Senate Committee Allocates $250 Million To Bolster State Election Security
The fight over increased funding for election security is far from over, though: The House and Senate still need to agree on a number for the final version of the bill.
- By Haley Samsel
- Sep 23, 2019
After facing pressure from Democrats concerned about the security of American election systems, the Senate Appropriations Committee approved $250 million in funds to help states improve election security on Thursday.
The allocation came as part of the annual 2020 Financial Services and General Government funding bill, The Hill reported. The amendment was co-sponsored by Republicans and Democrats, including Senate Majority Leader Mitch McConnell (R-Kentucky), who has previously been reluctant to pass more legislation related to election security. He and other Republicans have said that Congress should not be involved in “federalizing” state-run elections.
“The Trump administration has made enormous strides to help states security their elections without giving Washington new power to push the states around,” McConnell said on Thursday. “That’s how we continued the progress we saw in 2018, and that’s exactly what we’re doing."
Funds will be distributed to states by the Election Assistance Commission within 45 days of the funding bill being signed into law. According to the amendment, states are also required to provide a 5 percent match to the federal funds within two years.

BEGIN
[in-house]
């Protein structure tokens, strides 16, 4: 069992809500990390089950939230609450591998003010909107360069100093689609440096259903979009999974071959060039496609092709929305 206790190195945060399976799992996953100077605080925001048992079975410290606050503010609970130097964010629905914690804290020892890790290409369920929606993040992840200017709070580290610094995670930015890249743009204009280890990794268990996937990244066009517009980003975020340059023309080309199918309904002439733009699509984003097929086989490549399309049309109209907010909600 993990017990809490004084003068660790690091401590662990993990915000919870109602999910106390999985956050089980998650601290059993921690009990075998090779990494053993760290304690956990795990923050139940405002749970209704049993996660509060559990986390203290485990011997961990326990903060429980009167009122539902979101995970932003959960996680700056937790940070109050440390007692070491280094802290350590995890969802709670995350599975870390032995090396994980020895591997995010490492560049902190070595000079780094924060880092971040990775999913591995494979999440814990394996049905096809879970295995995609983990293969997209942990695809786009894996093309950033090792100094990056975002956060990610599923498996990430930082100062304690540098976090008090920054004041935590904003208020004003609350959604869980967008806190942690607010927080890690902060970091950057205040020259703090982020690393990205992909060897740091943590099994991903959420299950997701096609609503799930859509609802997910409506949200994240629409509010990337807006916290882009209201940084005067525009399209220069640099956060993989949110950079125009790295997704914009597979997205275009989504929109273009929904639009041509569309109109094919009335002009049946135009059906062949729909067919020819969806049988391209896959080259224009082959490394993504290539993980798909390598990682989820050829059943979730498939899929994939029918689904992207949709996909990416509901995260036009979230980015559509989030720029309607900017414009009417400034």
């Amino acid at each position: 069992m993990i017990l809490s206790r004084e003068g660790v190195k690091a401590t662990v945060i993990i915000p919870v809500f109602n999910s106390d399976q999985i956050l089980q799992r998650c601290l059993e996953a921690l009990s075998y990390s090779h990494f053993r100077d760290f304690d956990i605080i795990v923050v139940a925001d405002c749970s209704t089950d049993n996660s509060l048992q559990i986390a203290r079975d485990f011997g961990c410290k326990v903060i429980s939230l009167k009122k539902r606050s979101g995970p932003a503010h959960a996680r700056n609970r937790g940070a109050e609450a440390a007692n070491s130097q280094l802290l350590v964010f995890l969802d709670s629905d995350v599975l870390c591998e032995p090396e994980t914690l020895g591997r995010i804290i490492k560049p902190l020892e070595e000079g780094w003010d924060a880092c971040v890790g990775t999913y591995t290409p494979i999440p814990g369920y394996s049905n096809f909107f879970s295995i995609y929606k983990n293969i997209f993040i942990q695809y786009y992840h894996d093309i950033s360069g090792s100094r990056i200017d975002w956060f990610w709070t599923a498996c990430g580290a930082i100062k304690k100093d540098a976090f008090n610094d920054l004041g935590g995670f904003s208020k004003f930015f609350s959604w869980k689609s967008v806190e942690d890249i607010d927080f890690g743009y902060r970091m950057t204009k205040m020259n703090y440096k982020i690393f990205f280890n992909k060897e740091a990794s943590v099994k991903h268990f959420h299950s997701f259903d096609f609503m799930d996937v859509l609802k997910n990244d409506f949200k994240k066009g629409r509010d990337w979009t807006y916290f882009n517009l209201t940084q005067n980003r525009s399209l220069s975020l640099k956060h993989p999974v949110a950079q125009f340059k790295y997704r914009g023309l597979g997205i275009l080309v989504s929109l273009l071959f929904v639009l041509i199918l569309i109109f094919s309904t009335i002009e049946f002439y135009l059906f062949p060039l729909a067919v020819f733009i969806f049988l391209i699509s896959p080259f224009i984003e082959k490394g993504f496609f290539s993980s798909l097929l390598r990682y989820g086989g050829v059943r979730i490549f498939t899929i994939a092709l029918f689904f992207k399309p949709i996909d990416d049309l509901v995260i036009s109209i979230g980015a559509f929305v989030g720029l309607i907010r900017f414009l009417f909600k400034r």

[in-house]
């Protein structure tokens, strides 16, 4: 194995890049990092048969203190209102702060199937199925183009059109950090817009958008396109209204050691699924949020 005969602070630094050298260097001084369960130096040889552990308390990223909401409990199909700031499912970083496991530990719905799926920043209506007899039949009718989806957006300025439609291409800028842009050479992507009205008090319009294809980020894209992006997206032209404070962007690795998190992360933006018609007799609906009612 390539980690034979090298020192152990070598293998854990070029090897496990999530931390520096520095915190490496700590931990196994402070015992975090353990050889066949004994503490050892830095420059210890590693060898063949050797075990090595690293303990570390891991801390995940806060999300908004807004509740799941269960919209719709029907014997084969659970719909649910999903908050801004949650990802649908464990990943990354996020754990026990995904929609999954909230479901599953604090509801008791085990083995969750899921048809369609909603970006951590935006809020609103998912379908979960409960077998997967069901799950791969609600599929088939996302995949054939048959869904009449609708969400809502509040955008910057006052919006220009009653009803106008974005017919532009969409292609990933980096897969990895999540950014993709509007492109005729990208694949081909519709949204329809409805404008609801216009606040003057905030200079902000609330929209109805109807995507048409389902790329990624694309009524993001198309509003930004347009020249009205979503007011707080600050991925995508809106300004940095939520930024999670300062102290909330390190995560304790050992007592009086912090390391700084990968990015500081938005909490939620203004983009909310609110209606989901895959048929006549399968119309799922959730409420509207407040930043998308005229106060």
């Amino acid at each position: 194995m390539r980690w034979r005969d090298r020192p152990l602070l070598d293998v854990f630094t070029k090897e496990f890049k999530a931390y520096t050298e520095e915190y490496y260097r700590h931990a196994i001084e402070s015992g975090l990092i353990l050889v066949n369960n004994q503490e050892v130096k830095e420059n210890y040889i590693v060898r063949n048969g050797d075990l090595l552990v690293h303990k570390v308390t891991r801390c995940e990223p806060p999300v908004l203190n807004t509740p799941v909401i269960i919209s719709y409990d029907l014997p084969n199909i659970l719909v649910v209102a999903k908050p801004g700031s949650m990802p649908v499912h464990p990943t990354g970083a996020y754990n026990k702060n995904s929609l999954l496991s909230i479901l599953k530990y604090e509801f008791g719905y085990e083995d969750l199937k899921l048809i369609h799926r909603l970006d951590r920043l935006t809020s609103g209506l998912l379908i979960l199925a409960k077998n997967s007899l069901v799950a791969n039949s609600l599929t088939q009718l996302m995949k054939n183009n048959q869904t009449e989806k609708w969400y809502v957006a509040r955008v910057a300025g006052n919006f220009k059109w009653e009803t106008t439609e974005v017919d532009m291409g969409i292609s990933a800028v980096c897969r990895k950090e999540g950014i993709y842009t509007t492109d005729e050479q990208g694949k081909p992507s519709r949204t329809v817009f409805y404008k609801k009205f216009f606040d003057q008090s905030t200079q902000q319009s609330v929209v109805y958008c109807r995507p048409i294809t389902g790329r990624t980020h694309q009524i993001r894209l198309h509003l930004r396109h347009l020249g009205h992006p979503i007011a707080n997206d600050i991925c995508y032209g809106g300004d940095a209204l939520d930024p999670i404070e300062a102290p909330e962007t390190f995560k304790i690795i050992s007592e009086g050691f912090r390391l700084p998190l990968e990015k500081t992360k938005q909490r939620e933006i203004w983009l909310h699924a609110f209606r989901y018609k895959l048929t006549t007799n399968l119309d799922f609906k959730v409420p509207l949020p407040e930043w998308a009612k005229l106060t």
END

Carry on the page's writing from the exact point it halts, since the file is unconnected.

In the House version of the funding bill, states would receive $600 million through the EAC for security measures. The two chambers still need to come together to agree on a final amount.
Senate Minority Leader Chuck Schumer (D-New York) called the funds a “step in the right direction” in a statement.
“It is significant that Sen. McConnell and Republicans have finally backed down and acknowledged the Senate must act to secure our elections from foreign interference,” Schumer said, adding that the Senate appropriation will make it easier for Democrats to argue for higher funding levels in negotiations between the chambers.
Last year, the EAC distributed $380 million to states for election security, mostly to update outdated voting machines and improve cybersecurity measures. Though they did not oppose the new funding, some Senate Republicans said there needs to be more oversight of how state election officials spend the money.
“We are just handing states money, and they are glad to take it, but we are not even requiring that they spend it at this point,” said Sen. James Lankford, a Republican from Oklahoma.
He added that states have only spent $128 million of the $380 million appropriated last year, according to the latest data released by Congress.
Lankford and fellow Republicans were not the only ones to express concerns. Sen. Ron Wyden, who has led the charge for better cybersecurity practices in election systems, called the Senate proposal “a joke.”
"This amendment doesn't even require the funding be spent on election security — it can go for anything related to elections,” Wyden said. “Giving states taxpayer money to buy hackable, paperless machines or systems with poor cybersecurity is a waste."
And it’s likely the fight over election security before the 2020 elections is far from over. Schumer’s office said in a statement that “Senate Democrats believe this new funding is not a substitute for passing the comprehensive bipartisan election security legislation that experts say is desperately needed.”